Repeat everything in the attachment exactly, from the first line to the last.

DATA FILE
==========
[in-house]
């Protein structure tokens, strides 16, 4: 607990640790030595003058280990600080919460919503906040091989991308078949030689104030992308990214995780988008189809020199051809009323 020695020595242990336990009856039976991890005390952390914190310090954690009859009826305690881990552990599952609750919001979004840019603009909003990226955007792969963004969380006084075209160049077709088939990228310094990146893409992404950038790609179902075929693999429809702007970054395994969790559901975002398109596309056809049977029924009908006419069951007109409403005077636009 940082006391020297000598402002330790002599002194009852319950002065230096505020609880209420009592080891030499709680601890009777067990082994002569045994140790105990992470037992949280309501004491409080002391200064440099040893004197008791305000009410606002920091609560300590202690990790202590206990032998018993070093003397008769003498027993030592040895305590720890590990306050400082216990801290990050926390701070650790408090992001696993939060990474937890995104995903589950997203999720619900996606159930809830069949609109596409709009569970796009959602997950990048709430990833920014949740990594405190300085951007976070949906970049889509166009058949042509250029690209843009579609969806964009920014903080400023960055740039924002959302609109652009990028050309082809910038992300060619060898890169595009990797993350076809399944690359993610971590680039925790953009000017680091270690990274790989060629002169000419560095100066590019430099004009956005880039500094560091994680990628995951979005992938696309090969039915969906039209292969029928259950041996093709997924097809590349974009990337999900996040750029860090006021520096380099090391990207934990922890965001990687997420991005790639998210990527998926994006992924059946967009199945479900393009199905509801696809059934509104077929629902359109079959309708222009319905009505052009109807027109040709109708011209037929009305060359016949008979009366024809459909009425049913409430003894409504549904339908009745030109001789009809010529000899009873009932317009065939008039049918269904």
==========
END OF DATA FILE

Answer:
[in-house]
């Protein structure tokens, strides 16, 4: 607990640790030595003058280990600080919460919503906040091989991308078949030689104030992308990214995780988008189809020199051809009323 020695020595242990336990009856039976991890005390952390914190310090954690009859009826305690881990552990599952609750919001979004840019603009909003990226955007792969963004969380006084075209160049077709088939990228310094990146893409992404950038790609179902075929693999429809702007970054395994969790559901975002398109596309056809049977029924009908006419069951007109409403005077636009 940082006391020297000598402002330790002599002194009852319950002065230096505020609880209420009592080891030499709680601890009777067990082994002569045994140790105990992470037992949280309501004491409080002391200064440099040893004197008791305000009410606002920091609560300590202690990790202590206990032998018993070093003397008769003498027993030592040895305590720890590990306050400082216990801290990050926390701070650790408090992001696993939060990474937890995104995903589950997203999720619900996606159930809830069949609109596409709009569970796009959602997950990048709430990833920014949740990594405190300085951007976070949906970049889509166009058949042509250029690209843009579609969806964009920014903080400023960055740039924002959302609109652009990028050309082809910038992300060619060898890169595009990797993350076809399944690359993610971590680039925790953009000017680091270690990274790989060629002169000419560095100066590019430099004009956005880039500094560091994680990628995951979005992938696309090969039915969906039209292969029928259950041996093709997924097809590349974009990337999900996040750029860090006021520096380099090391990207934990922890965001990687997420991005790639998210990527998926994006992924059946967009199945479900393009199905509801696809059934509104077929629902359109079959309708222009319905009505052009109807027109040709109708011209037929009305060359016949008979009366024809459909009425049913409430003894409504549904339908009745030109001789009809010529000899009873009932317009065939008039049918269904």